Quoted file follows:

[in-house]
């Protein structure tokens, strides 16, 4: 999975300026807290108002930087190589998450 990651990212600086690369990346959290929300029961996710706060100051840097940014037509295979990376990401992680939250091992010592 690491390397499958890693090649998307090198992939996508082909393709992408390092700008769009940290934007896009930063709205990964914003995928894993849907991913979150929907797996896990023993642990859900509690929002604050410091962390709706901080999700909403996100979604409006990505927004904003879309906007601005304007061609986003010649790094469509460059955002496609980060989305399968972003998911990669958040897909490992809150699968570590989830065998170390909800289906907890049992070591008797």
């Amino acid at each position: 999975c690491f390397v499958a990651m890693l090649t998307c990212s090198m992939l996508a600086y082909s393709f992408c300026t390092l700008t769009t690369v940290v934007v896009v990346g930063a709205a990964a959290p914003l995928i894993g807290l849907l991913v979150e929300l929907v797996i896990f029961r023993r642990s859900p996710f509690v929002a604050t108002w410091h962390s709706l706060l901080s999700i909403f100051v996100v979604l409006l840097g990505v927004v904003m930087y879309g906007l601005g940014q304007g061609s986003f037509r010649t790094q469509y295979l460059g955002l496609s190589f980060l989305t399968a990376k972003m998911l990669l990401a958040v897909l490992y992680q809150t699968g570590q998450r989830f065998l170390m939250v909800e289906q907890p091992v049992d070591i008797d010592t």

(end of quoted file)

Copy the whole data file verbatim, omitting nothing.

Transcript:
[in-house]
């Protein structure tokens, strides 16, 4: 999975300026807290108002930087190589998450 990651990212600086690369990346959290929300029961996710706060100051840097940014037509295979990376990401992680939250091992010592 690491390397499958890693090649998307090198992939996508082909393709992408390092700008769009940290934007896009930063709205990964914003995928894993849907991913979150929907797996896990023993642990859900509690929002604050410091962390709706901080999700909403996100979604409006990505927004904003879309906007601005304007061609986003010649790094469509460059955002496609980060989305399968972003998911990669958040897909490992809150699968570590989830065998170390909800289906907890049992070591008797």
């Amino acid at each position: 999975c690491f390397v499958a990651m890693l090649t998307c990212s090198m992939l996508a600086y082909s393709f992408c300026t390092l700008t769009t690369v940290v934007v896009v990346g930063a709205a990964a959290p914003l995928i894993g807290l849907l991913v979150e929300l929907v797996i896990f029961r023993r642990s859900p996710f509690v929002a604050t108002w410091h962390s709706l706060l901080s999700i909403f100051v996100v979604l409006l840097g990505v927004v904003m930087y879309g906007l601005g940014q304007g061609s986003f037509r010649t790094q469509y295979l460059g955002l496609s190589f980060l989305t399968a990376k972003m998911l990669l990401a958040v897909l490992y992680q809150t699968g570590q998450r989830f065998l170390m939250v909800e289906q907890p091992v049992d070591i008797d010592t």